NOS Voetbal•today, 20:42•Changed today, 22:43
England beats Scotland, Wiegman starts Nations League well (2-1)
Sarina Wiegman has had a good start in the Nations League with her England. The losing World Cup finalist won the British match against Scotland 2-1 in the same group as the Netherlands.
For Wiegman there is really something at stake in the Nations League. If she reaches the final with England, she will earn a ticket for the Olympic Games. It recently became clear that the Dutch coach will be allowed to lead the British team there. This consists of players from England, Scotland, Wales and Northern Ireland.
ReutersWiegman on the field during England-Scotland
The British countries have mutually determined that England is the team that can enforce Olympic qualification and that is why this match was a special one. Because if Scotland were to win the Nations League, no British team would go to the Games. For some Scottish football players, England’s victory could therefore be beneficial.
The head as a weapon
The English women were the better against Scotland and deservedly took the lead. Rachel Daly first saw a header goal disallowed, but not much later it was scored.
A measured cross from Katie Zelem was headed against the ropes by Lucy Bronze. The head turned out to be an important weapon, because Lauren Hemp also headed home just before half time.
The Scots did not give up and came back to 2-1 through Kristy Hanson just before half time. Fifteen minutes before the end, Scotland was close to the equalizer, but Hanson’s effort hit the crossbar.
This allowed Wiegman to breathe a sigh of relief. The first win in the Nations League has been achieved.
Relief in Spain
There was also relief in Spain. After a turbulent period, including the infamous kiss and the departure of federation chairman Luis Rubiales, the dismissal of the national coach and a boycott of the players, finally something positive to report. A replay of the World Cup semi-final against Sweden ended in another victory for Spain: 3-2.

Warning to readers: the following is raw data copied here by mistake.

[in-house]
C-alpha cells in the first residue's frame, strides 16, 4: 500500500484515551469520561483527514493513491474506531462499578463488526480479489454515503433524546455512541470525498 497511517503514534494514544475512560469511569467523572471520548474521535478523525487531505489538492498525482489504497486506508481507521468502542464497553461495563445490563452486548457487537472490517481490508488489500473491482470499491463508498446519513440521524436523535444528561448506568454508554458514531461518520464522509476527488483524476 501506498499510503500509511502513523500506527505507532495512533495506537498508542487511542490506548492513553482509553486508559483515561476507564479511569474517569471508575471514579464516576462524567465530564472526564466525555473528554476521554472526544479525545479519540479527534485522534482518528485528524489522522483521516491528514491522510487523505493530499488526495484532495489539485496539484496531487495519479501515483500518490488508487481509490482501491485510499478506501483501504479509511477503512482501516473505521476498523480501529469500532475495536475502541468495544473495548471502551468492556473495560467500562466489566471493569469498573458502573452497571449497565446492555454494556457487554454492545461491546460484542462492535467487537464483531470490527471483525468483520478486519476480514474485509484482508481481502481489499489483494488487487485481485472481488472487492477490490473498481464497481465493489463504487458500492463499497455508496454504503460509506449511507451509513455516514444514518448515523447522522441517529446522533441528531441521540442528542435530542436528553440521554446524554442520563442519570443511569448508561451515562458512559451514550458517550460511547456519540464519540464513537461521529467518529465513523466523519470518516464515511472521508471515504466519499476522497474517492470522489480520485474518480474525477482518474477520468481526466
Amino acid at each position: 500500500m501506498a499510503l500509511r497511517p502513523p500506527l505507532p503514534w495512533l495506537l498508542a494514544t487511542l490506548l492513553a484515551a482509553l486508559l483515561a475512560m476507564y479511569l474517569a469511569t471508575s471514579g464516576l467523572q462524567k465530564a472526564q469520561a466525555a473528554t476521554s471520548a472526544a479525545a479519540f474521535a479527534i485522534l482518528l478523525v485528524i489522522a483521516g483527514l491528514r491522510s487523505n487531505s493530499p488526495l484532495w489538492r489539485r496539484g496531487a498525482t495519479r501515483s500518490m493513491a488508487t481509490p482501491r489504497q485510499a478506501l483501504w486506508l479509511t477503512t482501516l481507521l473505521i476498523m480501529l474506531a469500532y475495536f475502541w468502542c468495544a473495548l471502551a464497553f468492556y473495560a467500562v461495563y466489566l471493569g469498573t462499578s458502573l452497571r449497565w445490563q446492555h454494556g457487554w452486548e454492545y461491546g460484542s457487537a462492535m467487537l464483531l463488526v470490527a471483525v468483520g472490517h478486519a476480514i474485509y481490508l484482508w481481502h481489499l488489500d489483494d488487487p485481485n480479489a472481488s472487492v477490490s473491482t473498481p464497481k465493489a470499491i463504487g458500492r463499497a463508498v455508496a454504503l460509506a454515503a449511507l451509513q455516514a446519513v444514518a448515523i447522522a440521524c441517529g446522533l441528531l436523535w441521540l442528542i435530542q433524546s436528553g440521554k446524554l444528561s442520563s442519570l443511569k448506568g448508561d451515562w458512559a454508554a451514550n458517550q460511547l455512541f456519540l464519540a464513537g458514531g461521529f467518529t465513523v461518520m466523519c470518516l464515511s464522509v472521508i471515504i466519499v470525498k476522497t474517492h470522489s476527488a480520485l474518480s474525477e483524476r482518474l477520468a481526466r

And that is special after the players had instituted a boycott because, in their eyes, the culture at the Spanish association had not yet changed. That boycott ended last Wednesday.
The new coach Montse Tomé was then only able to train twice with the remaining players for the match against Sweden. It was therefore a matter of waiting to see how the Spanish football players were physically doing.
AFPStatement of the Spanish women
Before that became clear, Sweden and Spain took joint action against the macho culture in the (football) world. With the text ‘Se Acabó. Our fight is the global fight’, they made it clear that changes are needed. The Spanish players also wore bracelets with the text ‘Se Acabó’, which roughly translates to: ‘It’s over’.
EPAStatement from the Spanish and Swedish women prior to their match
One change is already being implemented in Spain. The football association has decided to remove the word ‘women’ from the name of the team.
“More than a symbolic change, we want this to be a fundamental change,” said the association’s interim president Pedro Rocha.
Spain and Sweden competed equally in football in Scandinavia. Goals from Magdalena Eriksson and Atheana del Castillo made it 1-1 at halftime. After the break, Spain was the better team and deservedly took the lead through Eva Navarro.
AFPSpain equalizes against Sweden
Sweden straightened out and seemed to save a point through Lina Hurtig, but a penalty in the final minute made the decision. Mariona Caldentey made sure that people could finally laugh again in Spain with a striking kick.
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